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-   -   Factoring using FFT on the Web browser (https://www.mersenneforum.org/showthread.php?t=23589)

alpertron 2018-08-20 18:01

Factoring using FFT on the Web browser
 
I've just updated my factorization tool to use FFT.

Now it can factor numbers up to 100000 digits. Since I made several changes in the program, I've uploaded the alpha version to [url]https://test.alpertron.com.ar/ECM.HTM[/url]

Please let me know if you find problems.

R. Gerbicz 2018-08-20 18:14

Tried it on 10^99999, basically it doesn't seem that fast, maybe in a minute it could down to 10^99900 on the unfactored part.

alpertron 2018-08-20 18:47

For numbers of about 10000 digits, it runs about 3 times faster than the previous version that uses Karatsuba.

Of course the applet cannot compete with native programs that can use Assembler. Remember that the code runs inside the Web browser.

GP2 2018-08-20 19:11

[QUOTE=alpertron;494311]Of course the applet cannot compete with native programs that can use Assembler. Remember that the code runs inside the Web browser.[/QUOTE]

I wonder if, years from now, they will make Chromebook-style devices that run on chips that have WebAssembly as their native instruction set...

PS, it's confusing to call it an "applet". It's not an old-timey Java applet.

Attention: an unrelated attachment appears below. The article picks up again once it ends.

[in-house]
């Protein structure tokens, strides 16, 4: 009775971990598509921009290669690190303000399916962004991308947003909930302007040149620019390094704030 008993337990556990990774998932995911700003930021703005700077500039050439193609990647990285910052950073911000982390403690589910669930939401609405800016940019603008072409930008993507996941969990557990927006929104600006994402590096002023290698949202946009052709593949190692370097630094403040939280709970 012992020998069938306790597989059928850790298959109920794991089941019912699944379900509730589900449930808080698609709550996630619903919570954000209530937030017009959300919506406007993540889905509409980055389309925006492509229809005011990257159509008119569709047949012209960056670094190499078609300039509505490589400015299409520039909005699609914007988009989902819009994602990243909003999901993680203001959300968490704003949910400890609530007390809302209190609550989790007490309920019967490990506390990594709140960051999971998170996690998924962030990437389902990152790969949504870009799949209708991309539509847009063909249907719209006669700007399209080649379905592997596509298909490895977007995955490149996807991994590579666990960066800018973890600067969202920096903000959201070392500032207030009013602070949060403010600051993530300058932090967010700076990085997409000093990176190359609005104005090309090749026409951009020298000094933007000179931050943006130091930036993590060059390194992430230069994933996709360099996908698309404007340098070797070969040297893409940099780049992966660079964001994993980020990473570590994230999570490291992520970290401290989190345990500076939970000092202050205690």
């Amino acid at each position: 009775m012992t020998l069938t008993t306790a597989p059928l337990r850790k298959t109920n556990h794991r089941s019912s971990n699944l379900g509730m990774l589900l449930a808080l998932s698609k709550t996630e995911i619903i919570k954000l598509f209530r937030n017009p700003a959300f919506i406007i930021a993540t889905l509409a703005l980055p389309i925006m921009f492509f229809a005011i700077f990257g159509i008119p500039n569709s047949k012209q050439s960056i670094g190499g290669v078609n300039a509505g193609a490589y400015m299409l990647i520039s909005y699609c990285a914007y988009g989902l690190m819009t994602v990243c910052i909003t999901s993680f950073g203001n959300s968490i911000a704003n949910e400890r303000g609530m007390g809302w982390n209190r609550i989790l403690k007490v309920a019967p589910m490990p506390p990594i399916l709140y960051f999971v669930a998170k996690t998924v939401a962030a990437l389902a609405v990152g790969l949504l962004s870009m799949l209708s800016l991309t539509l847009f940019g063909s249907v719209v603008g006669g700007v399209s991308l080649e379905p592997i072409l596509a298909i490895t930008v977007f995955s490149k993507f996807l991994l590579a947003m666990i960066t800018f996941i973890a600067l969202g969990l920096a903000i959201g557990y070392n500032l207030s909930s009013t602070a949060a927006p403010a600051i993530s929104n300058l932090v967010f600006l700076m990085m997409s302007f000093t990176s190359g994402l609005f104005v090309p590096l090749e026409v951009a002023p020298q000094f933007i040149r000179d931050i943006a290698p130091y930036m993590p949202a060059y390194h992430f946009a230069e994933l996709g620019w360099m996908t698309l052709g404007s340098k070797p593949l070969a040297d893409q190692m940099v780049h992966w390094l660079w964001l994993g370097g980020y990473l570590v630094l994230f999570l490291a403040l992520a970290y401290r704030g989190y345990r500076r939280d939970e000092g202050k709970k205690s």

alpertron 2018-09-09 18:43

Now the calculation of sum of squares uses GCD of Gaussian integers (for two squares) and GCD of quaternions (for four squares).

The GCD takes about 1 second for numbers of 10000 digits (I tested that with the smallest gigantic prime, which is 10[SUP]9999[/SUP] + 33603). Most of the time is used for a modular power.

With the previous version, computing the sum of four squares would have taken about one hour.

I will continue doing more tests, and if everything works OK, I will move the new Web application to the "standard" URL.

alpertron 2018-09-12 17:32

[QUOTE=alpertron;495769]Now the calculation of sum of squares uses GCD of Gaussian integers (for two squares) and GCD of quaternions (for four squares).

The GCD takes about 1 second for numbers of 10000 digits (I tested that with the smallest gigantic prime, which is 10[SUP]9999[/SUP] + 33603). Most of the time is used for a modular power.

With the previous version, computing the sum of four squares would have taken about one hour.

I will continue doing more tests, and if everything works OK, I will move the new Web application to the "standard" URL.[/QUOTE]
Now when the code detects that the number can be divided by a very small factor (less than 100000), it will quickly determine the maximum exponent of this small factor that can divide the number, so the factorization proceeds a lot faster.

For example, in the previous version the application needed 15 minutes to factor 2678!. In this version it needs only 10 seconds in the same computer.

Now I will need to change the program to quickly compute big factorials (say bigger than 5000!).

alpertron 2018-09-16 12:56

I found no further errors, so the new factorization application is at its expected location: [url]https://www.alpertron.com.ar/ECM.HTM[/url]


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